Who Is On The Revenue Operations Team?
There are a variety of revenue operations professionals, and the composition of each team depends on the size and structure of its business, the nature of its products and services, and the complexity of its sales process.
For example, some companies opt to compose a Revenue Operations team of generalists who often have backgrounds across a variety of departments. These generalists have diverse skill sets gained from hands-on experiences and can navigate a dynamic business environment. In comparison, Revenue Operations specialists fill specific gaps in operation needs, such as marketing, sales, or customer success.
Let's outline some of the important members of the Revenue Operations team.
Depending on the size of the Revenue Operations team and other factors, Revenue Operations Managers roles may function differently for different companies and may even be the first team hire.
Operations Managers typically oversee either a team of Revenue Operations generalists or specialists and serve as the primary point of contact between other departments. They’re broadly responsible for delegating high-level tasks across department teams and presenting data insights to company executives.
Revenue Operations Managers usually perform the following tasks:
- Lead and delegate across the revenue operations team
- Identify revenue optimization opportunities such as improving efficiencies, market strategies, and sales processes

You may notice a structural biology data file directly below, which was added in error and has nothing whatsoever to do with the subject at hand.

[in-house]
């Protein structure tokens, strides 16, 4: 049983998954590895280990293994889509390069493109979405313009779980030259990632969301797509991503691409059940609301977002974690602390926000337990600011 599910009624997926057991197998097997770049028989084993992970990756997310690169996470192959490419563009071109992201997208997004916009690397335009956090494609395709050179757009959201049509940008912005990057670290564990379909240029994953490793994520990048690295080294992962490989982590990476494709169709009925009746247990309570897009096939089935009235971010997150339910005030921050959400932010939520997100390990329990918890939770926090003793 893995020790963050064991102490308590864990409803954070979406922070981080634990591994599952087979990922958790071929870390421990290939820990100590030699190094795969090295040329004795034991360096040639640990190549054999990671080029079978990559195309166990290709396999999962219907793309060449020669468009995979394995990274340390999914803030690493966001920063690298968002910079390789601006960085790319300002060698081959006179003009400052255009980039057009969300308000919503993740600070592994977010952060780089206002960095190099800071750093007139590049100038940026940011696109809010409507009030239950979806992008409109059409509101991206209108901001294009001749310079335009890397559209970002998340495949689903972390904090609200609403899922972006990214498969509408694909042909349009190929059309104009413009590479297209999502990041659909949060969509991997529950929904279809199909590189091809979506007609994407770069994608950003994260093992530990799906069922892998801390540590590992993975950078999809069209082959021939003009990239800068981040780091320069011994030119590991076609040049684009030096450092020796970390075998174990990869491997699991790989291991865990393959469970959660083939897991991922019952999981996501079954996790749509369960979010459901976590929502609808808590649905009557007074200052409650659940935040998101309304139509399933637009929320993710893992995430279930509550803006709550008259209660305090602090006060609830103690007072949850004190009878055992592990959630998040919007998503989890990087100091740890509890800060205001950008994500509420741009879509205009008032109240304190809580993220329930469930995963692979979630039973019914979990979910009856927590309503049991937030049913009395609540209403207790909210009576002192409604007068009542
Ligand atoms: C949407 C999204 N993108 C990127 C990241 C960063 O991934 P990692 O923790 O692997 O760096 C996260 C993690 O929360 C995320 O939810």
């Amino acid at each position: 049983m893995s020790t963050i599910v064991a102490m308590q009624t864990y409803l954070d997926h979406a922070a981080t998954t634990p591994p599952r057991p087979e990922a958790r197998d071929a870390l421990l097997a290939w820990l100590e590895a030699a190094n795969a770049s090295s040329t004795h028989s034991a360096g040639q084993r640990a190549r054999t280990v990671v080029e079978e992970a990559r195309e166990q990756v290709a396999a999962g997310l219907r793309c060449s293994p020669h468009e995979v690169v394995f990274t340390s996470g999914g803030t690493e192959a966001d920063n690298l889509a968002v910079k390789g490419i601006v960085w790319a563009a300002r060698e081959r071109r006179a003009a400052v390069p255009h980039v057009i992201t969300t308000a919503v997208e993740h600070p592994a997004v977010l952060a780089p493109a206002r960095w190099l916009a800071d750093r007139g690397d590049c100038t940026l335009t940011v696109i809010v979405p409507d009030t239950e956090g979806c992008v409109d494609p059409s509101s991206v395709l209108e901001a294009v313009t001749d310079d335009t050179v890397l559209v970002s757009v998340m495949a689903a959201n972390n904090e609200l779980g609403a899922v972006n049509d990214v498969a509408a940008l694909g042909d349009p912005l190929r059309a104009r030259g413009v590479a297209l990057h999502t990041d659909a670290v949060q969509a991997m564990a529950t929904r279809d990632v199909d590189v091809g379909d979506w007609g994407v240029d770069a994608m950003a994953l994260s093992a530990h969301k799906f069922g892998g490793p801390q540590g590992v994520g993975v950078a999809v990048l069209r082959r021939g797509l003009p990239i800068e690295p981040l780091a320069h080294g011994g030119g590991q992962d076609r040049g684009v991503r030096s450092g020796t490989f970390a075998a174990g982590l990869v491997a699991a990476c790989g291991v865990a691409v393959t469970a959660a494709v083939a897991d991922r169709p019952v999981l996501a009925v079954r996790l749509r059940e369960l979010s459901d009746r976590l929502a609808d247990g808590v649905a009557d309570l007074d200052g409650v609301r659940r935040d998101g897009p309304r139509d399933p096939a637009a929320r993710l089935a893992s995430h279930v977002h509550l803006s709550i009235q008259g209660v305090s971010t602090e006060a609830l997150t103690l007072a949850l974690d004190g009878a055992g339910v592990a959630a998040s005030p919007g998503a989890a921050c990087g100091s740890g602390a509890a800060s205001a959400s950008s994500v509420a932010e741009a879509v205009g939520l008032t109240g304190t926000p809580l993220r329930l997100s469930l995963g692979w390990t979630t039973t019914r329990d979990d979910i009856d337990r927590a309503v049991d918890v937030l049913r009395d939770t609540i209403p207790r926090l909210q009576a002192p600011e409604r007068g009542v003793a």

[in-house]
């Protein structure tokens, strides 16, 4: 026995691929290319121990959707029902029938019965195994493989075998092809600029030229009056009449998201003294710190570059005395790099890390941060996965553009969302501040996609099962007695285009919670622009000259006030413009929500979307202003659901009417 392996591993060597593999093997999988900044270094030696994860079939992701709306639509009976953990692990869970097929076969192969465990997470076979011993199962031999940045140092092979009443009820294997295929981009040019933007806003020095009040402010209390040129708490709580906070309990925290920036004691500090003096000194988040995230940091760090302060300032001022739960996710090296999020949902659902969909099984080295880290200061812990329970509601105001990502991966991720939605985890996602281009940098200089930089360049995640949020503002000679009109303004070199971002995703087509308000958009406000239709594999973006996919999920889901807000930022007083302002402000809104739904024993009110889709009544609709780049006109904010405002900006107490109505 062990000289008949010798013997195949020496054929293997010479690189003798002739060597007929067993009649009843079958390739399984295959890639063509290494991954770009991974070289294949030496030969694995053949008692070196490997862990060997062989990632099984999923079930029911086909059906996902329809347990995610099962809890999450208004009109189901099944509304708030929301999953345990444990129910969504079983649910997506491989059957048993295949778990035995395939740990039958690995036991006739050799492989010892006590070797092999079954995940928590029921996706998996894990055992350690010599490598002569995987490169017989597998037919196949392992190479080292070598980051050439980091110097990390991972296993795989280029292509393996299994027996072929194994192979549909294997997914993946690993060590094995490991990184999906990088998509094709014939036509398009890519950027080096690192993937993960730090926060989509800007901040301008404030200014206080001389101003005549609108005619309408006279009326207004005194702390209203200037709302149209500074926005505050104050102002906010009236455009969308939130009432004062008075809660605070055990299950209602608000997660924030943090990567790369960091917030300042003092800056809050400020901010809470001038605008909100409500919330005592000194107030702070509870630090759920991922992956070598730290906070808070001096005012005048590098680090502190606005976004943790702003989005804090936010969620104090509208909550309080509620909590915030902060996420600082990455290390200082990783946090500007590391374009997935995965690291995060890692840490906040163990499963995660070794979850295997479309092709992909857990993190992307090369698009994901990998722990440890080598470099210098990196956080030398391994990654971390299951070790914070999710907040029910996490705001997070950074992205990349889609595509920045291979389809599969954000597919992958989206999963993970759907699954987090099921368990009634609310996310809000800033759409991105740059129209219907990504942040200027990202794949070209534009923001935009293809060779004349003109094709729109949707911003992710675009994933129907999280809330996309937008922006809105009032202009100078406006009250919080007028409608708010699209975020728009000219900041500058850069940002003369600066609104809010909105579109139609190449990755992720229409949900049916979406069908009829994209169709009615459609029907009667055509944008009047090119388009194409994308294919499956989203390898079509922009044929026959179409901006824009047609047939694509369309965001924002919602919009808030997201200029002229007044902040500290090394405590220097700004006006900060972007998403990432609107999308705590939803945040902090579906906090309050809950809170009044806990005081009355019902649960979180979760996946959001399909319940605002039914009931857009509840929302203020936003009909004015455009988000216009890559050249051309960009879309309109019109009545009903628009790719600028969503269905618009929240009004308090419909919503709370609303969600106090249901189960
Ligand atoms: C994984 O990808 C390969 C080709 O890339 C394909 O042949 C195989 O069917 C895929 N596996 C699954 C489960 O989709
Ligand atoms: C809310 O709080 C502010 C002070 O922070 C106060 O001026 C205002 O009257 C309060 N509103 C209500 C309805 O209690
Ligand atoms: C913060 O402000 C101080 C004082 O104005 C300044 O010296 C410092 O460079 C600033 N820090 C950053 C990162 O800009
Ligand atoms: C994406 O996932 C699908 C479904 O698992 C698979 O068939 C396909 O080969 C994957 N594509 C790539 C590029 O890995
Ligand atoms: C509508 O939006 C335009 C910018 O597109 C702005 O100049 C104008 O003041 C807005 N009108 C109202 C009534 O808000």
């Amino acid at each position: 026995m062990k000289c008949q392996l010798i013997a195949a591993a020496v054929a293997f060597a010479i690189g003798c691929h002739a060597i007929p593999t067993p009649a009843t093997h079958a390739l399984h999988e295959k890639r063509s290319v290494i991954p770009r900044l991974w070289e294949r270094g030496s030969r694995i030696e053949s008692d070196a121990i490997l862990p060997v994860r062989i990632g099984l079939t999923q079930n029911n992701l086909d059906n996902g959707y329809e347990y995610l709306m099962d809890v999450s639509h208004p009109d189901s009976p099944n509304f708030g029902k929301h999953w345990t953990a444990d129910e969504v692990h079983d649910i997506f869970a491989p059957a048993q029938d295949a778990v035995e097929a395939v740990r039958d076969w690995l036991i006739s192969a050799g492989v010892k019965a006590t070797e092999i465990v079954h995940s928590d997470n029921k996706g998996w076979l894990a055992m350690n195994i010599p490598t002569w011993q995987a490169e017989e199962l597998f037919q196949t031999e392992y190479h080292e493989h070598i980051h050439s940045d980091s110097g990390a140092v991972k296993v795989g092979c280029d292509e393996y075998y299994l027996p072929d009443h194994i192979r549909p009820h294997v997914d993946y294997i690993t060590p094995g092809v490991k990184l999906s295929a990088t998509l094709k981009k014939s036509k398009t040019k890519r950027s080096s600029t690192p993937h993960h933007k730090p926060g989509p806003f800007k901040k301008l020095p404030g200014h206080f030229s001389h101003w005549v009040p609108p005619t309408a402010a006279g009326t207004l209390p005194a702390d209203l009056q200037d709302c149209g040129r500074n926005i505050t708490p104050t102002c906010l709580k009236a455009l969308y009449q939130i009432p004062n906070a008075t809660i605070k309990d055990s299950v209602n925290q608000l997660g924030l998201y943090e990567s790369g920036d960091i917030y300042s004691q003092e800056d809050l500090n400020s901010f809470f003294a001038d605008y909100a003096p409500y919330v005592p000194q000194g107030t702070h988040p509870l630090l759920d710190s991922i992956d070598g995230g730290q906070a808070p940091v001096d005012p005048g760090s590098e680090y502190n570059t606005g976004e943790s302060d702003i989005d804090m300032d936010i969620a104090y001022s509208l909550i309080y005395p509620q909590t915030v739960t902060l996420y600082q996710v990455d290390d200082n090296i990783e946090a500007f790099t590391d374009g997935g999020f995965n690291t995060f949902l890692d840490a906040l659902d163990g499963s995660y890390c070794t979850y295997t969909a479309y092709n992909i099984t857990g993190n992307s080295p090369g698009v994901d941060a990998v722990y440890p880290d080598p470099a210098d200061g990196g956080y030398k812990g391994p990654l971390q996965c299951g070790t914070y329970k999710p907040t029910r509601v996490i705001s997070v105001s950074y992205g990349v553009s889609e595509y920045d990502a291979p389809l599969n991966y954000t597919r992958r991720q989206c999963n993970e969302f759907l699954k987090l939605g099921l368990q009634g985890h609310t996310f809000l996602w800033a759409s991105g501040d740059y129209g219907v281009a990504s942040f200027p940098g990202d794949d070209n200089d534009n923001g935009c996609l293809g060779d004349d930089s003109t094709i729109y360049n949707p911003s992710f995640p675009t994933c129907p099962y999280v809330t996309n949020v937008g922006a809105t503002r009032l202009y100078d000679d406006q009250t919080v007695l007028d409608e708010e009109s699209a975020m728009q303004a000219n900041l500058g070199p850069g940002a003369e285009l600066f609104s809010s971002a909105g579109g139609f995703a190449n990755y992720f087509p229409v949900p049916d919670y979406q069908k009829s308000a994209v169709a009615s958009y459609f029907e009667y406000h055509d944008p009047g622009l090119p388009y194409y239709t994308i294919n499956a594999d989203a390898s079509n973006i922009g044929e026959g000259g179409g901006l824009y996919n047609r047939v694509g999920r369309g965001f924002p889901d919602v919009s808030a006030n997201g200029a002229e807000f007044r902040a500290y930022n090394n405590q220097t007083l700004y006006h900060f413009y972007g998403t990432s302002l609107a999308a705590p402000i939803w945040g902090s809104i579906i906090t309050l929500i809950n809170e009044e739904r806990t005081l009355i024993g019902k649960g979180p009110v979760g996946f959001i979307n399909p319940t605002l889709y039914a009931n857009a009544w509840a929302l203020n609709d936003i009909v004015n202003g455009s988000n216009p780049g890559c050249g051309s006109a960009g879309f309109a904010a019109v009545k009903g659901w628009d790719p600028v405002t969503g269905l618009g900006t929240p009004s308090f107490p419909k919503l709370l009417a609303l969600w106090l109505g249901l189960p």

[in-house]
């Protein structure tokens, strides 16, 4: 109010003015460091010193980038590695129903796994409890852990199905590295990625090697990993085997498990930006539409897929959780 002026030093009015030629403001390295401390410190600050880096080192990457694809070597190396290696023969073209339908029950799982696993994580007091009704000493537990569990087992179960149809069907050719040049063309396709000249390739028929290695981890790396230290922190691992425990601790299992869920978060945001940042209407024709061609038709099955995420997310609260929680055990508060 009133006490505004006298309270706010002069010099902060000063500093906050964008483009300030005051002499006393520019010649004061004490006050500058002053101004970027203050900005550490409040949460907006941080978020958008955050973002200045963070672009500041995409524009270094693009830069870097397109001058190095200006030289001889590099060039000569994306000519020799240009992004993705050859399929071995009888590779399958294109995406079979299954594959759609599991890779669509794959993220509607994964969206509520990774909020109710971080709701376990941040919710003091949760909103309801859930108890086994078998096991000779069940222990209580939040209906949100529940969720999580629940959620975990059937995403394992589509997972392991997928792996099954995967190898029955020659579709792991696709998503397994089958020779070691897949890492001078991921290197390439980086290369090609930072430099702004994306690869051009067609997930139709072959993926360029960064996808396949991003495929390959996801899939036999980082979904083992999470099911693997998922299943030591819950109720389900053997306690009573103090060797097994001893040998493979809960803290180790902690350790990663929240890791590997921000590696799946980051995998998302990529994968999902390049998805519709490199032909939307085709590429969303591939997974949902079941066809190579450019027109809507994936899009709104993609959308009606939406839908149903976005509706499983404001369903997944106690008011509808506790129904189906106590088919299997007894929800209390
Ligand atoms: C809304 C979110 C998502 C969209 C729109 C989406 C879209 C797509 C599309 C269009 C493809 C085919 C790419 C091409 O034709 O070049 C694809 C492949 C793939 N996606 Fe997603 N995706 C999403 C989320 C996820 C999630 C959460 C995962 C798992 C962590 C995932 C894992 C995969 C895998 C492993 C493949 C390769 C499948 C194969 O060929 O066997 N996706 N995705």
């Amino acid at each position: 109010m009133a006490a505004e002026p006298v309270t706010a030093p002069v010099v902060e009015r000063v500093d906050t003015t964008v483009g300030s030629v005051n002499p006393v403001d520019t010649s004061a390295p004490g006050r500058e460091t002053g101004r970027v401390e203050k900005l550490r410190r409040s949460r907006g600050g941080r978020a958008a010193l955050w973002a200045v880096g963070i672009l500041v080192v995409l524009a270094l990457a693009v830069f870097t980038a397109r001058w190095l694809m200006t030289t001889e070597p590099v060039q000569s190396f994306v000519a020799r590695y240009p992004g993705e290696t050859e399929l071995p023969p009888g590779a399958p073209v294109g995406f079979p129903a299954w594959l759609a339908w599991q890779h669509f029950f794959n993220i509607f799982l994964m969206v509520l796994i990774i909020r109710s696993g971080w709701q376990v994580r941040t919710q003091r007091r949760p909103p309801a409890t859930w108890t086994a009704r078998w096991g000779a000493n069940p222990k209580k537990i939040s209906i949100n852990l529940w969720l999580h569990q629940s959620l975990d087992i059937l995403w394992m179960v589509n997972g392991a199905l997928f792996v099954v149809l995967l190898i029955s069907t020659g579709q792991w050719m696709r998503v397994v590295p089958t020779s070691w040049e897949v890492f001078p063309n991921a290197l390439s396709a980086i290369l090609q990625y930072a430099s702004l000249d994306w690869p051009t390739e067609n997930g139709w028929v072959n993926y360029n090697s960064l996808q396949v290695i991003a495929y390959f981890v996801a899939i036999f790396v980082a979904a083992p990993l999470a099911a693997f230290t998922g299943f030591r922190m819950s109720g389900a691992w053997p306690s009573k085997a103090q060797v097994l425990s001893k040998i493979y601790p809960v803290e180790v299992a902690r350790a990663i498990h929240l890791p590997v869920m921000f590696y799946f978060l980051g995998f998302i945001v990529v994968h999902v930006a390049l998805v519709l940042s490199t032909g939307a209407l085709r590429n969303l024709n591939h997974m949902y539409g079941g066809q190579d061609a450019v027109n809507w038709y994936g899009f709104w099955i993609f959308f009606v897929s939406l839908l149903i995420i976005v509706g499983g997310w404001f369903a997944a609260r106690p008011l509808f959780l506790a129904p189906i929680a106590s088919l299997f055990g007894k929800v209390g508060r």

- Collaborate with company leaders to analyze, strategize, and implement business initiatives
- Work across sales, marketing, customer success, finance, and other teams to centralize information and data, share insights, and bridge operations
- Control data dashboards and develop revenue forecasts to communicate business goals with teams
- Oversee data and systems administration and support data quality, analysis, and reporting improvement
Sales Operations teams are responsible for improving the overall productivity of the sales team. Depending on the business, this can mean managing sales data, sales enablement, and buyer opportunity stages as well as strategizing sales with attention to team structures, performance measurables, sales processes, and budgets.
Common Sales Ops processes include:
- Analyzing and developing sales processes to best balance sales team efficiencies and customer experience
- Forecasting future sales based on pipeline, team capacity, and other relevant data
- Managing sales team delegation to various channels, geographic areas, or other sales segments based on data-informed strategy
- Optimizing the process of transitioning new customer accounts from sales to customer success
- Developing and implementing training plans and other content with marketing teams
Broadly responsible for lead lifecycle management, Marketing Ops partners with marketing teams to support and optimize long-term strategies, campaigns, and processes. In addition to creating workflow frameworks for how marketing teams function, Marketing Ops enable marketing technology solutions, report and analyze data, and evaluate the performance of marketing campaigns.
Typical tasks include:
- Leading lifecycle management, including uploading lead lists, matching leads to existing customer accounts, lead scoring, and lead qualification
- Evaluating and developing lead nurture processes, outreach campaigns, and re-engagement campaigns